And, while taking the fast train takes a little bit more time than taking the plane, it’s not a huge time difference once you factor in the hassle of getting to and from the airports.
Plus, taking the train meant I got to avoid any questionable “roast beef” sandwiches. Or whatever the heck these things were.I knew I was in for a totally classy experience, when I showed up at the train station in Beijing.
It looked much more like an airport than a train station — a really fancy airport with sky lights and palm trees.
And a VIP lounge.
There was an assortment of high-end clothing shops. You know, just in case you want to pick yourself up something pretty before your trip.
There were also, of course, plenty of stores to buy some last minute treats and souvenirs. Because, God forbid, you visit Beijing without getting preserved fruit for the folks back home.The train itself was even spiffier than the other fast trains I’ve taken in Japan or China — and I didn’t even know that was possible.
There was a video monitor in each of the cars which played movies for your in-train entertainment. Against my better judgment, I found myself watching the Jackie Chan movie which was playing for the better half of the trip.
I tried not to.
I even tried to distract myself with the train’s magazine, which, thankfully, had a whole five-page fashion spread with this hottie.
But after I’d flipped through that, I went back to watching the Jackie Chan movie. It was quite literally like watching a train wreck – I mean, there I was on the train, and there was this really horrible thing happening on that train, and I couldn’t look away no matter how hard I tried.
There was a really swish dining car complete with table linens, roses on every table and a doily over each seat.
Even the bathroom was fancy.
There was a faucet which I’m pretty sure could read my mind. And soap. Which, in China, may be even more unusual than a mind-reading faucet.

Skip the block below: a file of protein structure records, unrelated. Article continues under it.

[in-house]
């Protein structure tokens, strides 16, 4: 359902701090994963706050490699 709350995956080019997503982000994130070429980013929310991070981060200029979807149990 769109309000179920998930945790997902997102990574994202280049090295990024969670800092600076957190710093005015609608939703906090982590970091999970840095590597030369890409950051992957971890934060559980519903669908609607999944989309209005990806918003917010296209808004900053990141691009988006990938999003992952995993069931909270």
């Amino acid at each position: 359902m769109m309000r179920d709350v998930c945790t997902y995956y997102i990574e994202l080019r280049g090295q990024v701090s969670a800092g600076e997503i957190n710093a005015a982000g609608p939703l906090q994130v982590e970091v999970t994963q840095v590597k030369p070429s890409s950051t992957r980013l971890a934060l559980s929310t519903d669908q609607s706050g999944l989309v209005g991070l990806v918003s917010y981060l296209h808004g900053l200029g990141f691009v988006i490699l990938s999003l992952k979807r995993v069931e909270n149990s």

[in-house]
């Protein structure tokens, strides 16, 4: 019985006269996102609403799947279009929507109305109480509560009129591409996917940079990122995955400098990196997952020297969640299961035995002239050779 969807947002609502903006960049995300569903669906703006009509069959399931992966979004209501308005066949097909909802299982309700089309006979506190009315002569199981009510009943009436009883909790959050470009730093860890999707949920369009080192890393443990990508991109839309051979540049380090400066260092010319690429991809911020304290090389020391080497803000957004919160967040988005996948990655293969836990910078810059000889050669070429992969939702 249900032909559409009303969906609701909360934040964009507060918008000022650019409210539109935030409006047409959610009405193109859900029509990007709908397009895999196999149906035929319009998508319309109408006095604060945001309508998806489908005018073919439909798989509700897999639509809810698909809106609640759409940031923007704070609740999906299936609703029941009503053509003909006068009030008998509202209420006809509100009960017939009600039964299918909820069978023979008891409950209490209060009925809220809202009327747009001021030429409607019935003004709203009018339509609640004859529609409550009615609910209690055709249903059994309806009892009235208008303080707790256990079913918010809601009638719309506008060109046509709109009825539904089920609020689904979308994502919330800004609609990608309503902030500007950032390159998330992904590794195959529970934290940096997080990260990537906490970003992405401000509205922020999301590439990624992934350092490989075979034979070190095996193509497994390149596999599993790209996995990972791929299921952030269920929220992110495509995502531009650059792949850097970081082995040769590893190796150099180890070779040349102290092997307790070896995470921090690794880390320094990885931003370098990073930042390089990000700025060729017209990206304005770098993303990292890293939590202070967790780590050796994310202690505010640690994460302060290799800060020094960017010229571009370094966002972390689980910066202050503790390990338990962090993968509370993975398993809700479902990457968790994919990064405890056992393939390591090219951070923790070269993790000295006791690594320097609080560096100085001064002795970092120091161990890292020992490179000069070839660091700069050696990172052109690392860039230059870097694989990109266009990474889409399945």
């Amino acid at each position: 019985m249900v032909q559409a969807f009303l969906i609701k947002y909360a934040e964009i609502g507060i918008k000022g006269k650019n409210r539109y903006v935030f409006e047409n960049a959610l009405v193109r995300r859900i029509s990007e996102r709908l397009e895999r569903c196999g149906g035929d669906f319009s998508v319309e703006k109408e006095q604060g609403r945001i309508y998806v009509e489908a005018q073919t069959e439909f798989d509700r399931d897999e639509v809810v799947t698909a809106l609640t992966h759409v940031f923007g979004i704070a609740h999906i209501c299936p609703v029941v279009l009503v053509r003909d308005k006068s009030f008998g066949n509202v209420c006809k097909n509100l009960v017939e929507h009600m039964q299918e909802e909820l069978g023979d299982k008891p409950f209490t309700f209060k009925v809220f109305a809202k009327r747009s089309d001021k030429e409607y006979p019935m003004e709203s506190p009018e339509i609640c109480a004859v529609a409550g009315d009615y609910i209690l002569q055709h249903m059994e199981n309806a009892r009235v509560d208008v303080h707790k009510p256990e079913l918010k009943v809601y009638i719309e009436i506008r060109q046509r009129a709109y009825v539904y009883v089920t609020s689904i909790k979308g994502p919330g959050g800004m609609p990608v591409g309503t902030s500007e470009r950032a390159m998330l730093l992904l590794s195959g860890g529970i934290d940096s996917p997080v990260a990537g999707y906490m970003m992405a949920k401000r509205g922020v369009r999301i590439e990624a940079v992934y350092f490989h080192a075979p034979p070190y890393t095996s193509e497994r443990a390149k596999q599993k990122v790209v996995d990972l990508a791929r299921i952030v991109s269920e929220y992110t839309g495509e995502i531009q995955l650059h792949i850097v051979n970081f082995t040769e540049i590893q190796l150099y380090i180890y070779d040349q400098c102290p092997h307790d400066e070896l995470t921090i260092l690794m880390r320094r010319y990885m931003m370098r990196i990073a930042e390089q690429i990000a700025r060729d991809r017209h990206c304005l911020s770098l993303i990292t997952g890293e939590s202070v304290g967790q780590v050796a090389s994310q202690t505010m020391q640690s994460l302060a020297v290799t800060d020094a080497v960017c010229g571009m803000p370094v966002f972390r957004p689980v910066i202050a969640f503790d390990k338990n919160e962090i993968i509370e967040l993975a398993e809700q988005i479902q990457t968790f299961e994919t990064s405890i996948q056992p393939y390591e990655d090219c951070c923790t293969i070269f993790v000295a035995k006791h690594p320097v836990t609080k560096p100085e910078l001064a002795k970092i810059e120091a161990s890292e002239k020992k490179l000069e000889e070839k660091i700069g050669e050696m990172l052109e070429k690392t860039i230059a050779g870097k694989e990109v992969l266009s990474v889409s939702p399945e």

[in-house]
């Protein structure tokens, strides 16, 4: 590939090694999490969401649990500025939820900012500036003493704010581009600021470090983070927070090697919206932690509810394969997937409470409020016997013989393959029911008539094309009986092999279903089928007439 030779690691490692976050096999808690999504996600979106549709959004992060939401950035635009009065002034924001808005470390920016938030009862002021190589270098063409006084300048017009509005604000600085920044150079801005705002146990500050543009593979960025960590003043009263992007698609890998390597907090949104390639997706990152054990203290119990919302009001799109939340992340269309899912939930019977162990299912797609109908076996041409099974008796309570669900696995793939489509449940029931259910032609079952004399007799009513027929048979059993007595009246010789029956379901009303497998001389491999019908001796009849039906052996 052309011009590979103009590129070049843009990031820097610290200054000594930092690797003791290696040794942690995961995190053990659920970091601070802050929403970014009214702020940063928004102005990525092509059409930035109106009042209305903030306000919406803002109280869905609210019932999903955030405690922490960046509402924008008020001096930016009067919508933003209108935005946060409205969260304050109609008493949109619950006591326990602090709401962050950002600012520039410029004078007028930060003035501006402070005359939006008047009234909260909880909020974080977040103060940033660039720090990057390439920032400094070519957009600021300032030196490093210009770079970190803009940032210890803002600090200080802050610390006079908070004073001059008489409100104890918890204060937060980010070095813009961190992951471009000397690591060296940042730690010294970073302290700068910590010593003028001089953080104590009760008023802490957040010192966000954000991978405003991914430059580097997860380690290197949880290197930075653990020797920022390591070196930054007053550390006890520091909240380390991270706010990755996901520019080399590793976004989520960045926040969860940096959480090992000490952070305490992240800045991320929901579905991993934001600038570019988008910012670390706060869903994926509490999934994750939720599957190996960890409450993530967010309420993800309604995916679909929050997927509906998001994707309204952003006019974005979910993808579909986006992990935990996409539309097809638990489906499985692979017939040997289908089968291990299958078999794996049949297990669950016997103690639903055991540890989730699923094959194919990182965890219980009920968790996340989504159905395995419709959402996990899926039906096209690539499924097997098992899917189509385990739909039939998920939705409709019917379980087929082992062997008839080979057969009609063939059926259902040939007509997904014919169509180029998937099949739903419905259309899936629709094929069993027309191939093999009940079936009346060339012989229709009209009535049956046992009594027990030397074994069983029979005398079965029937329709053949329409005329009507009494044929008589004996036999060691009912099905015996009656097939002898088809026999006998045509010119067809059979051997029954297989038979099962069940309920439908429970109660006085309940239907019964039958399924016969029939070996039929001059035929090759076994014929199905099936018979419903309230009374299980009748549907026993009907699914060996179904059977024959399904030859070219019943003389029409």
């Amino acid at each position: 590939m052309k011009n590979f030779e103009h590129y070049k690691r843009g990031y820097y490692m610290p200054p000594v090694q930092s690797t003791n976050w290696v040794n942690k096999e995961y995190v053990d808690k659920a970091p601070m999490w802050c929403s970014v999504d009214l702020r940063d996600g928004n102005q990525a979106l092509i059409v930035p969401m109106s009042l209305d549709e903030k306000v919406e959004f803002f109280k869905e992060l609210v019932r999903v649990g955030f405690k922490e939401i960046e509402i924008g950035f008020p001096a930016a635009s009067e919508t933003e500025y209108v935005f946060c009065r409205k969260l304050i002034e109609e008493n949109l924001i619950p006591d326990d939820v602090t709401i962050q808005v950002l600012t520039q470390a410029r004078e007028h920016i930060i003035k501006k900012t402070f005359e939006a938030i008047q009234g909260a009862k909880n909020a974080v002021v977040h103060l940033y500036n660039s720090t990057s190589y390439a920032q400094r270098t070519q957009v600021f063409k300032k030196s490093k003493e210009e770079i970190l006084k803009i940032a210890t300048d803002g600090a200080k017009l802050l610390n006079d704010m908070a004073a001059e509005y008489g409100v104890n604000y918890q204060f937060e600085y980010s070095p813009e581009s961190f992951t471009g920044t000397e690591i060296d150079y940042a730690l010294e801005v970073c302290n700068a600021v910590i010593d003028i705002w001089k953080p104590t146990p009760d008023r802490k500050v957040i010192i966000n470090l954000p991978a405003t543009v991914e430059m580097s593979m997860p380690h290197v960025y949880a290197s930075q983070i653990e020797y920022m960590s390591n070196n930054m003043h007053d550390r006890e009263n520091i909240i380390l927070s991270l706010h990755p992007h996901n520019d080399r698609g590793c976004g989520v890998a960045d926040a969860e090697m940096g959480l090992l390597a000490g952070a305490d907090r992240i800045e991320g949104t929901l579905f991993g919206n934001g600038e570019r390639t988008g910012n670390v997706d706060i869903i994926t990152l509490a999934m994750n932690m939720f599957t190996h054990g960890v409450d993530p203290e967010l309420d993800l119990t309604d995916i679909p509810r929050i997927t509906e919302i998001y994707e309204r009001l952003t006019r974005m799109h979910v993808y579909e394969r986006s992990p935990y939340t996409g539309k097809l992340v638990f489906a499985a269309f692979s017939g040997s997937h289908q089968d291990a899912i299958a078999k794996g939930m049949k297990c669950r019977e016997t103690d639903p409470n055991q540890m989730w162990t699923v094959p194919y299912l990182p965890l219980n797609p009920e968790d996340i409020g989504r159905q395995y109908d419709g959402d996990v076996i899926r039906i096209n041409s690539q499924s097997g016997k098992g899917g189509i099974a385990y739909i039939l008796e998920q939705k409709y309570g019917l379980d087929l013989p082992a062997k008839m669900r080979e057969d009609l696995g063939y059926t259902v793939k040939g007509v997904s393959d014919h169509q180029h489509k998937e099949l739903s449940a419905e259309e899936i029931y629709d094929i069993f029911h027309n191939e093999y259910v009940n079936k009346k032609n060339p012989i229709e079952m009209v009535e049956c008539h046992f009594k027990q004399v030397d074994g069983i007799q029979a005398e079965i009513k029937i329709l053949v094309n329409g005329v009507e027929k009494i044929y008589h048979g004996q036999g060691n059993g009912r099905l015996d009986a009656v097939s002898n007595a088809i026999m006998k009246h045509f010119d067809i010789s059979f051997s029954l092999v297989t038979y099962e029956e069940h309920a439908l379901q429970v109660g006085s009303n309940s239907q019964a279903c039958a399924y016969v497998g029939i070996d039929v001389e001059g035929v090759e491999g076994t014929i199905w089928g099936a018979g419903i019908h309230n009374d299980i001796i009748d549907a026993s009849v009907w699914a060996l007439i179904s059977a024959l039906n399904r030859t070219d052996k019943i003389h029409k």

There was a full-length mirror. You know for all those people who actually care what they look like while they travel. I can’t say I’m one of them, but I appreciated the extra touch.
And, yes, in case you’re wondering, there was a toilet — a real toilet. And not just a scary hole in the ground.While this might have been one of the classiest trains I’d ever been on, it also happened to be one of the loudest.
This really had nothing to do with the train itself but the huge group of Chinese tourists sitting in front of me who spent their entire time on board shouting across the aisles to each other, snacking noisily on sunflower seeds and snapping photos. And, while the seats on the train were rather comfortable, I don’t think I saw a single person in their group sit down. At one point someone started to sing. And I’m pretty sure there might have been some dancing involved.
The group trundled off the train at Nanjing, one stop away from Shanghai. This meant I had approximately ten minutes of peace and quiet — punctuated only by the sound of two tiny live turtles scuttling away in a plastic bag that was attached to the luggage handle of the woman who sat behind me.
I settled back into my seat to enjoy the relative silence and watch the landscape race by.
And race by it did.
Very, very quickly.What’s your favorite way to travel?